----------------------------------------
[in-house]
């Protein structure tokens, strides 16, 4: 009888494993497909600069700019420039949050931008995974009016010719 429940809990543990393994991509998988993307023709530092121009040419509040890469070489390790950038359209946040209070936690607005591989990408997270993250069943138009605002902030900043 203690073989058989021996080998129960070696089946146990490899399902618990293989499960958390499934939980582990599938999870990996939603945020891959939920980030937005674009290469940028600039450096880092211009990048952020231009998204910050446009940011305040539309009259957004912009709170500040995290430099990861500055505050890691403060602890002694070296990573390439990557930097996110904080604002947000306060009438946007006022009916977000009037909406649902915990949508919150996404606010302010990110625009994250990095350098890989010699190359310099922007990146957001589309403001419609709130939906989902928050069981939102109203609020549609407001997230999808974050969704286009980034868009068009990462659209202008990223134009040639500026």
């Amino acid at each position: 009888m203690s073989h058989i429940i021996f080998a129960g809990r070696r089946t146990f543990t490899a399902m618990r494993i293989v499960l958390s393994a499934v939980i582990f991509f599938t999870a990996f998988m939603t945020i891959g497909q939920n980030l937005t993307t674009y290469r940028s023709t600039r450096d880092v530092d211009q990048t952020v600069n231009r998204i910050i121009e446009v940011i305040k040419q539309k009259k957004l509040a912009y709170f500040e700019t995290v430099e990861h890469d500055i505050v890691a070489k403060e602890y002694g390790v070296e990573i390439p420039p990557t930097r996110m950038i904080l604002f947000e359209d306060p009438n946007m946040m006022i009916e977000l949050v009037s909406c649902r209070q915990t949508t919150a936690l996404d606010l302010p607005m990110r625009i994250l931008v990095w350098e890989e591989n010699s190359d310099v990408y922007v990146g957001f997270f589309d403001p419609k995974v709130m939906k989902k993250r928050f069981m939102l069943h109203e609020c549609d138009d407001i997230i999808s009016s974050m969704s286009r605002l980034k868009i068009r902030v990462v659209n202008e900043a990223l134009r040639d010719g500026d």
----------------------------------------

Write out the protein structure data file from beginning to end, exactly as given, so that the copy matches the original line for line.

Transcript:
[in-house]
């Protein structure tokens, strides 16, 4: 009888494993497909600069700019420039949050931008995974009016010719 429940809990543990393994991509998988993307023709530092121009040419509040890469070489390790950038359209946040209070936690607005591989990408997270993250069943138009605002902030900043 203690073989058989021996080998129960070696089946146990490899399902618990293989499960958390499934939980582990599938999870990996939603945020891959939920980030937005674009290469940028600039450096880092211009990048952020231009998204910050446009940011305040539309009259957004912009709170500040995290430099990861500055505050890691403060602890002694070296990573390439990557930097996110904080604002947000306060009438946007006022009916977000009037909406649902915990949508919150996404606010302010990110625009994250990095350098890989010699190359310099922007990146957001589309403001419609709130939906989902928050069981939102109203609020549609407001997230999808974050969704286009980034868009068009990462659209202008990223134009040639500026």
């Amino acid at each position: 009888m203690s073989h058989i429940i021996f080998a129960g809990r070696r089946t146990f543990t490899a399902m618990r494993i293989v499960l958390s393994a499934v939980i582990f991509f599938t999870a990996f998988m939603t945020i891959g497909q939920n980030l937005t993307t674009y290469r940028s023709t600039r450096d880092v530092d211009q990048t952020v600069n231009r998204i910050i121009e446009v940011i305040k040419q539309k009259k957004l509040a912009y709170f500040e700019t995290v430099e990861h890469d500055i505050v890691a070489k403060e602890y002694g390790v070296e990573i390439p420039p990557t930097r996110m950038i904080l604002f947000e359209d306060p009438n946007m946040m006022i009916e977000l949050v009037s909406c649902r209070q915990t949508t919150a936690l996404d606010l302010p607005m990110r625009i994250l931008v990095w350098e890989e591989n010699s190359d310099v990408y922007v990146g957001f997270f589309d403001p419609k995974v709130m939906k989902k993250r928050f069981m939102l069943h109203e609020c549609d138009d407001i997230i999808s009016s974050m969704s286009r605002l980034k868009i068009r902030v990462v659209n202008e900043a990223l134009r040639d010719g500026d």